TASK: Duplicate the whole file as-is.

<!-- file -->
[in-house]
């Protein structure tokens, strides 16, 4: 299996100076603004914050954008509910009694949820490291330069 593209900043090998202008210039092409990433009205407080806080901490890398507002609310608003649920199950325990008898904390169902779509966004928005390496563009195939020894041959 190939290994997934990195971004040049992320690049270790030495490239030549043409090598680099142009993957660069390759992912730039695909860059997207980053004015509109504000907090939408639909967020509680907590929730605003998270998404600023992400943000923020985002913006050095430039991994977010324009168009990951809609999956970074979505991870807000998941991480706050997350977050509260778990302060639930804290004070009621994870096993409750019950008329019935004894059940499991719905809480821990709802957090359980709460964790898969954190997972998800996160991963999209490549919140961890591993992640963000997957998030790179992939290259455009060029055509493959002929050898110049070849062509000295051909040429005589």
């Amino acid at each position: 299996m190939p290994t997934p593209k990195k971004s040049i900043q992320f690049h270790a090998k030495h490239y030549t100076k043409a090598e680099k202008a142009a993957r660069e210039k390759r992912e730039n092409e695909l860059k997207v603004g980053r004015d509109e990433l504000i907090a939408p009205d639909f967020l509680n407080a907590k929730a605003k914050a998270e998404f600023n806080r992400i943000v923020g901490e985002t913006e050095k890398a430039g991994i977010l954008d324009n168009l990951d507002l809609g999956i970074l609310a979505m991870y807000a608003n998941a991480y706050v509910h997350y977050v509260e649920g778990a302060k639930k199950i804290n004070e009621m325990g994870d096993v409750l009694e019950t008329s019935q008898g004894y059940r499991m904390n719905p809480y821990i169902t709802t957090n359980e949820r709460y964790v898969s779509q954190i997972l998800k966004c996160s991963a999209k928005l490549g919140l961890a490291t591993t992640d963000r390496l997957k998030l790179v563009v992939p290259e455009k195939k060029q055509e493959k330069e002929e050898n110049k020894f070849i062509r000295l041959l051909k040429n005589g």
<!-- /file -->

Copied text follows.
[in-house]
């Protein structure tokens, strides 16, 4: 299996100076603004914050954008509910009694949820490291330069 593209900043090998202008210039092409990433009205407080806080901490890398507002609310608003649920199950325990008898904390169902779509966004928005390496563009195939020894041959 190939290994997934990195971004040049992320690049270790030495490239030549043409090598680099142009993957660069390759992912730039695909860059997207980053004015509109504000907090939408639909967020509680907590929730605003998270998404600023992400943000923020985002913006050095430039991994977010324009168009990951809609999956970074979505991870807000998941991480706050997350977050509260778990302060639930804290004070009621994870096993409750019950008329019935004894059940499991719905809480821990709802957090359980709460964790898969954190997972998800996160991963999209490549919140961890591993992640963000997957998030790179992939290259455009060029055509493959002929050898110049070849062509000295051909040429005589």
């Amino acid at each position: 299996m190939p290994t997934p593209k990195k971004s040049i900043q992320f690049h270790a090998k030495h490239y030549t100076k043409a090598e680099k202008a142009a993957r660069e210039k390759r992912e730039n092409e695909l860059k997207v603004g980053r004015d509109e990433l504000i907090a939408p009205d639909f967020l509680n407080a907590k929730a605003k914050a998270e998404f600023n806080r992400i943000v923020g901490e985002t913006e050095k890398a430039g991994i977010l954008d324009n168009l990951d507002l809609g999956i970074l609310a979505m991870y807000a608003n998941a991480y706050v509910h997350y977050v509260e649920g778990a302060k639930k199950i804290n004070e009621m325990g994870d096993v409750l009694e019950t008329s019935q008898g004894y059940r499991m904390n719905p809480y821990i169902t709802t957090n359980e949820r709460y964790v898969s779509q954190i997972l998800k966004c996160s991963a999209k928005l490549g919140l961890a490291t591993t992640d963000r390496l997957k998030l790179v563009v992939p290259e455009k195939k060029q055509e493959k330069e002929e050898n110049k020894f070849i062509r000295l041959l051909k040429n005589g």